George Perkins Marsh (1801?1882) was the first to reveal the menace of environmental misuse, to explain its causes, and to prescribe reforms. David Lowenthal here offers fresh insights, from new sources, into Marsh's career and shows his relevance today, in a book which has its roots in but wholly supersedes Lowenthal's earlier biography George Perkins Marsh: Versatile Vermonter (1958). Marsh's devotion to the repair of nature, to the concerns of working people, to women's rights, and to historical stewardship resonate more than ever. His Vermont birthplace is now a national park chronicling American conservation, and the crusade he launched is now global.
Marsh's seminal book Man and Nature is famed for its ecological acumen. The clue to its inception lies in Marsh's many-sided engagement in the life of his time. The broadest scholar of his day, he was an acclaimed linguist, lawyer, congressman, and renowned diplomat who served 25 years as U.S. envoy to Turkey and to Italy. He helped found and guide the Smithsonian Institution, shaped the Washington Monument, penned potent tracts on fisheries and on irrigation, spearheaded public science, art, and architecture. He wrote on camels and corporate corruption, Icelandic grammar and Alpine glaciers. His pungent and provocative letters illuminate life on both sides of the Atlantic.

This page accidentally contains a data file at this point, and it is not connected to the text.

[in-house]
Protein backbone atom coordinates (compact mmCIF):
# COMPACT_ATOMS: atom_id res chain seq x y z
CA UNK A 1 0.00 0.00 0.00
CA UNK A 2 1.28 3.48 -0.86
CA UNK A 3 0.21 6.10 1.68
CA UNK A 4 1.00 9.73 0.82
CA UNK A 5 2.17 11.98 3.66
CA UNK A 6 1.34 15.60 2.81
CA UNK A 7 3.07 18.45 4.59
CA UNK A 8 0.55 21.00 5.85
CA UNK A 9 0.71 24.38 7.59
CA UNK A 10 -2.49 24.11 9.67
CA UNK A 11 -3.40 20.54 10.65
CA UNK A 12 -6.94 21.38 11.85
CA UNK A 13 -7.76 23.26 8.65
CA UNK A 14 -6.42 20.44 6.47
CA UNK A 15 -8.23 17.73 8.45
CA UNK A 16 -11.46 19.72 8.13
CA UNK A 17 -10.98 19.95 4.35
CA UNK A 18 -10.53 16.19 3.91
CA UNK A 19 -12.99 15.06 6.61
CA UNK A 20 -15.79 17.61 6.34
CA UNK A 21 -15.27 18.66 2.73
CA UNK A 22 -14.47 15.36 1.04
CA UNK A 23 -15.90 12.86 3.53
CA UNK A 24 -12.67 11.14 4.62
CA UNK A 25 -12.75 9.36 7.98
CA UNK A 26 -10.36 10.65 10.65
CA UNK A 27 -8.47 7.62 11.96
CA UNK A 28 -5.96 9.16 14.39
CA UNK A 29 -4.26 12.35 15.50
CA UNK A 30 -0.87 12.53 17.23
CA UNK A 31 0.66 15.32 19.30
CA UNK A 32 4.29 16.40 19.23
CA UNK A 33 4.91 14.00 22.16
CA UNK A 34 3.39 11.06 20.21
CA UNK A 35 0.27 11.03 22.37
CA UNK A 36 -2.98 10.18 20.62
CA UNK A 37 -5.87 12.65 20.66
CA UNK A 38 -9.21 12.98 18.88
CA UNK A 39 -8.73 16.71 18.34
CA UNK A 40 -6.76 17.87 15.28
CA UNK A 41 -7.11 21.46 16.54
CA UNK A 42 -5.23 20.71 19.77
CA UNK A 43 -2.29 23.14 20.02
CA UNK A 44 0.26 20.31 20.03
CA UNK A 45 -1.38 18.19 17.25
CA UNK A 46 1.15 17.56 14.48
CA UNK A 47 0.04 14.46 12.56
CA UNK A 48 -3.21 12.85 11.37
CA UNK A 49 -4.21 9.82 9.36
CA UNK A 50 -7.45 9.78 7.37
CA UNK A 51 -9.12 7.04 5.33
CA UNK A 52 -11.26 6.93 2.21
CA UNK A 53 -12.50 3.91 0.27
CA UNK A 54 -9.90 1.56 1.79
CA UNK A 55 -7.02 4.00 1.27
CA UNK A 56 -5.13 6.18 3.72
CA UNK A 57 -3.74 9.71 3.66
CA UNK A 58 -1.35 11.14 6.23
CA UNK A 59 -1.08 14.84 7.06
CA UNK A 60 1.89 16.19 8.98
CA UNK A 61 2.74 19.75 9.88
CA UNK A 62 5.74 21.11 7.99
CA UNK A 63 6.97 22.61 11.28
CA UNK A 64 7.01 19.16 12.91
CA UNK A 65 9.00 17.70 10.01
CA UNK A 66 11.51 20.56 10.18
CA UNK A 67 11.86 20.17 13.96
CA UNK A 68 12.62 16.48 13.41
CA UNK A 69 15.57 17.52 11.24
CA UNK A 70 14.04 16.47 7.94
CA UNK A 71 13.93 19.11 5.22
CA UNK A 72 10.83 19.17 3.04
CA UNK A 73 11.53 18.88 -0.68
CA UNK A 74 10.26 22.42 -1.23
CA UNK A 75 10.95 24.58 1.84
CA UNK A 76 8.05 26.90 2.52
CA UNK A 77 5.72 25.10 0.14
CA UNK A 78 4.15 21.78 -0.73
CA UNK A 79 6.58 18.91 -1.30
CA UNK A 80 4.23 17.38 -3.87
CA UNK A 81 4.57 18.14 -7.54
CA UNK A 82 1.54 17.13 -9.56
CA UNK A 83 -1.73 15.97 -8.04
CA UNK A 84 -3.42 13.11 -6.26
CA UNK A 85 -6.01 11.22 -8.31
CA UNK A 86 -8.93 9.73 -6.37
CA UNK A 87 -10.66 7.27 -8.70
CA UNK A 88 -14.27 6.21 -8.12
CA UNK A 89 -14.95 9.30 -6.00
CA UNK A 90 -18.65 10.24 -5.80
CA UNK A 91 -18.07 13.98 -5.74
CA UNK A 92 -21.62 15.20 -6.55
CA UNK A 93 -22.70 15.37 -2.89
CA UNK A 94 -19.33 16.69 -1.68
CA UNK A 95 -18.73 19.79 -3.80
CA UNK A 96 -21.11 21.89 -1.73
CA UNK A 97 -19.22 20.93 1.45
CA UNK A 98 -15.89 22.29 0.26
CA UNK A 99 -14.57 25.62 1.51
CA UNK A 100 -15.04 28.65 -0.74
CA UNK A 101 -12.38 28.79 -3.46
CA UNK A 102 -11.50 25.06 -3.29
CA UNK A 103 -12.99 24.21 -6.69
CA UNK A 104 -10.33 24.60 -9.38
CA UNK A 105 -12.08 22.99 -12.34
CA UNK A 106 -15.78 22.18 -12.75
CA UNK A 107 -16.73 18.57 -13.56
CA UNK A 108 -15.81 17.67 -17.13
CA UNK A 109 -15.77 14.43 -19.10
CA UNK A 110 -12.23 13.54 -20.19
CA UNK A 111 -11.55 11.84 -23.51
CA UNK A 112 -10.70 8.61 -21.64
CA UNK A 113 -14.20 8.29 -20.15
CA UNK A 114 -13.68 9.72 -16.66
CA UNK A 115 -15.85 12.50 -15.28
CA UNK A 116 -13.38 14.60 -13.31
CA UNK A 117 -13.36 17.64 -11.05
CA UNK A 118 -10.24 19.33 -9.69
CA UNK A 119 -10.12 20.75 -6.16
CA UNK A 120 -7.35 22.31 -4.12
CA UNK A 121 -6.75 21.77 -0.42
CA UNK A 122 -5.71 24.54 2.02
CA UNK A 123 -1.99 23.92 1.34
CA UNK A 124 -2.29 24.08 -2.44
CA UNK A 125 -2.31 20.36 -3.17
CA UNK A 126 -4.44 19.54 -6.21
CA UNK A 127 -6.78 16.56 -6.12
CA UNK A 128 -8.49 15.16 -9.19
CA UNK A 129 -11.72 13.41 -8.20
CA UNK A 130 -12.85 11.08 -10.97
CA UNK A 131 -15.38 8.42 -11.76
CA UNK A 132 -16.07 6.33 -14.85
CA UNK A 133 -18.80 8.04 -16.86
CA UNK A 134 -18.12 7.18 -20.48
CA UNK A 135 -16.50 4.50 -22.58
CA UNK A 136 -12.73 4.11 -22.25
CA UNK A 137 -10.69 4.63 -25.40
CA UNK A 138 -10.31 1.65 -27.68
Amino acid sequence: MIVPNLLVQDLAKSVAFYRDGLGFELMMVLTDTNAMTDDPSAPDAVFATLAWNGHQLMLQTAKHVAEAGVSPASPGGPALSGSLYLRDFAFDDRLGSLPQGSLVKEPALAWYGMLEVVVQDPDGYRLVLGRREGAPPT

Like Darwin's Origin of Species, Marsh's Man and Nature marked the inception of a truly modern way of looking at the world, of taking care lest we irreversibly degrade the fabric of humanized nature we are bound to manage. Marsh's ominous warnings inspired reforestation, watershed management, soil conservation, and nature protection in his day and ours.
George Perkins Marsh: Prophet of Conservation was awarded the Association for American Geographers' 2000 J. B. Jackson Prize. The book was also on the shortlist for the first British Academy Book Prize, awarded in December 2001.